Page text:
NASA released a satellite image of india in the evening during the festive holiday of diwali, the celebration of lights.
The Balearic Berkshire mythos.
Sorry about the delay in reviewing Dazed and Confuseds 'Balearic Berkshire' documentary, that aired on Channel 4 on the 9th of April.I’ve been away in Manchester enjoying myself and hadn’t the time to put down my thoughts until now.
While it is inevitable that nothing of any consequence will ever be uncovered in a 30 min piece, squarely aimed at a 40 something nostalgia crowd, I found myself only half recognising what I saw. While many of the venues and parties that featured remained familiar, they were delivered in a context almost unrecognisable from lived experience. The documentary itself opened on the bizarre pretense, that life in the home counties during the 80’s/90’s was an affluent and comfortable one. A mythological Berkshire, far removed from the class conflict breaking out in the North of the Country. While ‘picket lines’ and strikes where largely absent from Berkshire at this time, working class life, its moments of solidarity and hardships was not. Who the hell did the director/producers think was working in Windsors businesses and Sloughs Factories? Sloane rangers? Ibiza Hippies?
The use of stock footage depicting football hooliganism and the Miners Strike was used to suggest that exposure to acid house, the widespread use of ecstasy and exposure to middle class types had totally negated working class hostility and social antagonisms.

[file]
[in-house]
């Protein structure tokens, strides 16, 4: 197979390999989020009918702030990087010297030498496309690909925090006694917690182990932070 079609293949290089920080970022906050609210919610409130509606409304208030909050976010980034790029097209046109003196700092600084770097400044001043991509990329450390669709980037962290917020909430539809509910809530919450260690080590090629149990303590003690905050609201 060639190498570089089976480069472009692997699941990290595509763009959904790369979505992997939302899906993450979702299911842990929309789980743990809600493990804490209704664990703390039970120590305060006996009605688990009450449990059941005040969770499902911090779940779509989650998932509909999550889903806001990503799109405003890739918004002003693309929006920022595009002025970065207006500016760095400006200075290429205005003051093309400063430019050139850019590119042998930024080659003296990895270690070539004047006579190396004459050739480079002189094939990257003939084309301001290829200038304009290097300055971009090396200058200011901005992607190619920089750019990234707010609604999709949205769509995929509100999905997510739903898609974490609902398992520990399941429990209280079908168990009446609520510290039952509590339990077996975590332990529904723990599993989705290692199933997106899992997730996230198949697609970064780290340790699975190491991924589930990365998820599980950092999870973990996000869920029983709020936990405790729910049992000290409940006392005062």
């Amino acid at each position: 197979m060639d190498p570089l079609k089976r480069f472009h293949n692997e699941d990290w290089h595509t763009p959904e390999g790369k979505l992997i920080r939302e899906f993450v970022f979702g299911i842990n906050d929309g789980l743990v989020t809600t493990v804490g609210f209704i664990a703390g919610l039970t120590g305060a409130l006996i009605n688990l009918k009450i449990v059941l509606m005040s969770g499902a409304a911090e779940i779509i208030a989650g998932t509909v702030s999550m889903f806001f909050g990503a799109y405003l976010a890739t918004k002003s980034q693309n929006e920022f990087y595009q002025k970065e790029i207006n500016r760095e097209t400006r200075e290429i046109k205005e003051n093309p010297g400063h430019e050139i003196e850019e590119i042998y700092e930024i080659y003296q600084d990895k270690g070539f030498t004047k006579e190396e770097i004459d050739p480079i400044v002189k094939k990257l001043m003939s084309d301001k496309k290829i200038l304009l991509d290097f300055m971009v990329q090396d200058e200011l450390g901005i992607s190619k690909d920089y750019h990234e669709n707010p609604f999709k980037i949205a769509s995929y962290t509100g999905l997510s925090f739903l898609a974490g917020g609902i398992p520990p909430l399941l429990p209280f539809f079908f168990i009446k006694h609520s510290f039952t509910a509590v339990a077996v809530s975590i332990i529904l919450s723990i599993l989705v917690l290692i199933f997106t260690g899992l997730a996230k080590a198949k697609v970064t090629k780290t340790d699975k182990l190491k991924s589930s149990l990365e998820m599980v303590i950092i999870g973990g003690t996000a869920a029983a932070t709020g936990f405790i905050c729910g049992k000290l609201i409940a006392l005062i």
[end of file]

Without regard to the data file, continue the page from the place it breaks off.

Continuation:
While most successful youth cultures bring many different walks of life together, little was made of the scenes proletarian character. Instead it focused on the reminiscences of some thoroughly objectionable Hipster types, who we can only suspect left the backwaters of Maidenhead and Windsor long ago to move to East London and grow Edwardian beards.
The show brushed over the participation of local ‘Acid’ football hooligans, with a cursory mention, and a similar throwaway reference was made regards the participation of ‘Gay Lads’. This glossed over the interesting interplay between London’s more confident gay club culture and regional gay men and women.
On a local note, there was no mention of ‘Revolution Records’ or parties that happened in and outside of pubs along Windsor Riverfront. None the less, It was nice to see Skindles nightclub (Passion), Boulters Lock and Colnbrook all get mentions. Follow this link here and judge for yourself.
I’m currently trying to research a piece about the scene myself, hopefully will have something up here soon.